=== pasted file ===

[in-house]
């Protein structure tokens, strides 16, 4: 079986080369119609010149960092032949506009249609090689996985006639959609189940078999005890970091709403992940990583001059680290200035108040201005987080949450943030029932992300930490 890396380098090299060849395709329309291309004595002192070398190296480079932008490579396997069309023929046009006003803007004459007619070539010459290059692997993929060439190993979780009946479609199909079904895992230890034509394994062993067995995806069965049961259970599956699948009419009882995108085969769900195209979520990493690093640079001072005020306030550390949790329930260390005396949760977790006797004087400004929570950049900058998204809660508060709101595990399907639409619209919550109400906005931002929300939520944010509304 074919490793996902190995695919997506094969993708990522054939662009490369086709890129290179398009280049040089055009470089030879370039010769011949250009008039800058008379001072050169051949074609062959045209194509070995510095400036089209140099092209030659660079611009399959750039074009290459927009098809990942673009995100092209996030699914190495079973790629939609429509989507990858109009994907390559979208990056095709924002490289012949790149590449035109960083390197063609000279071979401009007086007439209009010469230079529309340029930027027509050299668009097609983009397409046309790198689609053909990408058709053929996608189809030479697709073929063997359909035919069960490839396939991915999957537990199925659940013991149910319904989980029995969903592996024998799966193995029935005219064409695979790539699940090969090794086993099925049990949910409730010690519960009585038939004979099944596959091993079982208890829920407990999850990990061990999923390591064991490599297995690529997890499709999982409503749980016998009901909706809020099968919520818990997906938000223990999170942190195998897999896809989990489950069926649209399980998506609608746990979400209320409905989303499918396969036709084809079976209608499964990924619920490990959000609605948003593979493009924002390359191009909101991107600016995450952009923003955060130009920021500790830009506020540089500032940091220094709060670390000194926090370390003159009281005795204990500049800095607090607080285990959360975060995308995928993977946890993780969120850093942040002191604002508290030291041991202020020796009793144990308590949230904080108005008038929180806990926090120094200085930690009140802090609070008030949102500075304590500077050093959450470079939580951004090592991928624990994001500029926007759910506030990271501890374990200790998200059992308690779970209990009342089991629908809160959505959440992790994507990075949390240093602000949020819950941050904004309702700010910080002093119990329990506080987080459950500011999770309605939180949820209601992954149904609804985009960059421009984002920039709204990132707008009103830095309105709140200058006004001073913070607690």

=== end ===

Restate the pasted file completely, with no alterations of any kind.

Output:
[in-house]
């Protein structure tokens, strides 16, 4: 079986080369119609010149960092032949506009249609090689996985006639959609189940078999005890970091709403992940990583001059680290200035108040201005987080949450943030029932992300930490 890396380098090299060849395709329309291309004595002192070398190296480079932008490579396997069309023929046009006003803007004459007619070539010459290059692997993929060439190993979780009946479609199909079904895992230890034509394994062993067995995806069965049961259970599956699948009419009882995108085969769900195209979520990493690093640079001072005020306030550390949790329930260390005396949760977790006797004087400004929570950049900058998204809660508060709101595990399907639409619209919550109400906005931002929300939520944010509304 074919490793996902190995695919997506094969993708990522054939662009490369086709890129290179398009280049040089055009470089030879370039010769011949250009008039800058008379001072050169051949074609062959045209194509070995510095400036089209140099092209030659660079611009399959750039074009290459927009098809990942673009995100092209996030699914190495079973790629939609429509989507990858109009994907390559979208990056095709924002490289012949790149590449035109960083390197063609000279071979401009007086007439209009010469230079529309340029930027027509050299668009097609983009397409046309790198689609053909990408058709053929996608189809030479697709073929063997359909035919069960490839396939991915999957537990199925659940013991149910319904989980029995969903592996024998799966193995029935005219064409695979790539699940090969090794086993099925049990949910409730010690519960009585038939004979099944596959091993079982208890829920407990999850990990061990999923390591064991490599297995690529997890499709999982409503749980016998009901909706809020099968919520818990997906938000223990999170942190195998897999896809989990489950069926649209399980998506609608746990979400209320409905989303499918396969036709084809079976209608499964990924619920490990959000609605948003593979493009924002390359191009909101991107600016995450952009923003955060130009920021500790830009506020540089500032940091220094709060670390000194926090370390003159009281005795204990500049800095607090607080285990959360975060995308995928993977946890993780969120850093942040002191604002508290030291041991202020020796009793144990308590949230904080108005008038929180806990926090120094200085930690009140802090609070008030949102500075304590500077050093959450470079939580951004090592991928624990994001500029926007759910506030990271501890374990200790998200059992308690779970209990009342089991629908809160959505959440992790994507990075949390240093602000949020819950941050904004309702700010910080002093119990329990506080987080459950500011999770309605939180949820209601992954149904609804985009960059421009984002920039709204990132707008009103830095309105709140200058006004001073913070607690």